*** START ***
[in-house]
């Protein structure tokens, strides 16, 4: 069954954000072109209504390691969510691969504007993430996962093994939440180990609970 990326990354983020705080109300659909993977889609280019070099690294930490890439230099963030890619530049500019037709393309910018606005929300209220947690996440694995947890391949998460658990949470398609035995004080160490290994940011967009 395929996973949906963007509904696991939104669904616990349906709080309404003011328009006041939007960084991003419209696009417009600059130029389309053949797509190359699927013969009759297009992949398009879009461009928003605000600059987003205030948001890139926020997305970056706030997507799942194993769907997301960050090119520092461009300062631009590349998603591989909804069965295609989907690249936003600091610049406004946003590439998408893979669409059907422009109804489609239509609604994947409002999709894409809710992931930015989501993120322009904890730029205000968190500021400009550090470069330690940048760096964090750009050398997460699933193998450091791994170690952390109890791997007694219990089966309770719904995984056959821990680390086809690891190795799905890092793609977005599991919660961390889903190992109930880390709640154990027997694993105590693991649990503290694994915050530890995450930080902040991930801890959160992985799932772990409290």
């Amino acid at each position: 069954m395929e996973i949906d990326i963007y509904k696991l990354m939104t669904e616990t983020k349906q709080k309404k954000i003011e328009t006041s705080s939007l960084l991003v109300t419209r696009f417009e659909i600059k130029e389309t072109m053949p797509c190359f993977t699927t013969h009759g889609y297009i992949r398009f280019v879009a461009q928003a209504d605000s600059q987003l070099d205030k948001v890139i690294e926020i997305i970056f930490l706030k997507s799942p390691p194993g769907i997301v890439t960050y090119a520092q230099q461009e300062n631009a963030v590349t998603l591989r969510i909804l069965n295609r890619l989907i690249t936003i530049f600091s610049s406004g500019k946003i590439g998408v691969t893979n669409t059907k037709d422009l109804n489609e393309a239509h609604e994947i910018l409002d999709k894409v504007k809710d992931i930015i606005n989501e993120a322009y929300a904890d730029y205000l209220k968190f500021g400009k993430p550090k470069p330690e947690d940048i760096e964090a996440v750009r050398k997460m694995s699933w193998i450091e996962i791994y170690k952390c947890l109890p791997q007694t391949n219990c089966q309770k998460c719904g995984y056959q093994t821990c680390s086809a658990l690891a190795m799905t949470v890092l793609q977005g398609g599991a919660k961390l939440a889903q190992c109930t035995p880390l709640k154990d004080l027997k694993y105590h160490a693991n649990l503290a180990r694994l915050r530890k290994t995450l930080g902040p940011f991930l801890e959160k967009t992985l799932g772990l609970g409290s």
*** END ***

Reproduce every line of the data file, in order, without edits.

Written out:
[in-house]
């Protein structure tokens, strides 16, 4: 069954954000072109209504390691969510691969504007993430996962093994939440180990609970 990326990354983020705080109300659909993977889609280019070099690294930490890439230099963030890619530049500019037709393309910018606005929300209220947690996440694995947890391949998460658990949470398609035995004080160490290994940011967009 395929996973949906963007509904696991939104669904616990349906709080309404003011328009006041939007960084991003419209696009417009600059130029389309053949797509190359699927013969009759297009992949398009879009461009928003605000600059987003205030948001890139926020997305970056706030997507799942194993769907997301960050090119520092461009300062631009590349998603591989909804069965295609989907690249936003600091610049406004946003590439998408893979669409059907422009109804489609239509609604994947409002999709894409809710992931930015989501993120322009904890730029205000968190500021400009550090470069330690940048760096964090750009050398997460699933193998450091791994170690952390109890791997007694219990089966309770719904995984056959821990680390086809690891190795799905890092793609977005599991919660961390889903190992109930880390709640154990027997694993105590693991649990503290694994915050530890995450930080902040991930801890959160992985799932772990409290």
């Amino acid at each position: 069954m395929e996973i949906d990326i963007y509904k696991l990354m939104t669904e616990t983020k349906q709080k309404k954000i003011e328009t006041s705080s939007l960084l991003v109300t419209r696009f417009e659909i600059k130029e389309t072109m053949p797509c190359f993977t699927t013969h009759g889609y297009i992949r398009f280019v879009a461009q928003a209504d605000s600059q987003l070099d205030k948001v890139i690294e926020i997305i970056f930490l706030k997507s799942p390691p194993g769907i997301v890439t960050y090119a520092q230099q461009e300062n631009a963030v590349t998603l591989r969510i909804l069965n295609r890619l989907i690249t936003i530049f600091s610049s406004g500019k946003i590439g998408v691969t893979n669409t059907k037709d422009l109804n489609e393309a239509h609604e994947i910018l409002d999709k894409v504007k809710d992931i930015i606005n989501e993120a322009y929300a904890d730029y205000l209220k968190f500021g400009k993430p550090k470069p330690e947690d940048i760096e964090a996440v750009r050398k997460m694995s699933w193998i450091e996962i791994y170690k952390c947890l109890p791997q007694t391949n219990c089966q309770k998460c719904g995984y056959q093994t821990c680390s086809a658990l690891a190795m799905t949470v890092l793609q977005g398609g599991a919660k961390l939440a889903q190992c109930t035995p880390l709640k154990d004080l027997k694993y105590h160490a693991n649990l503290a180990r694994l915050r530890k290994t995450l930080g902040p940011f991930l801890e959160k967009t992985l799932g772990l609970g409290s």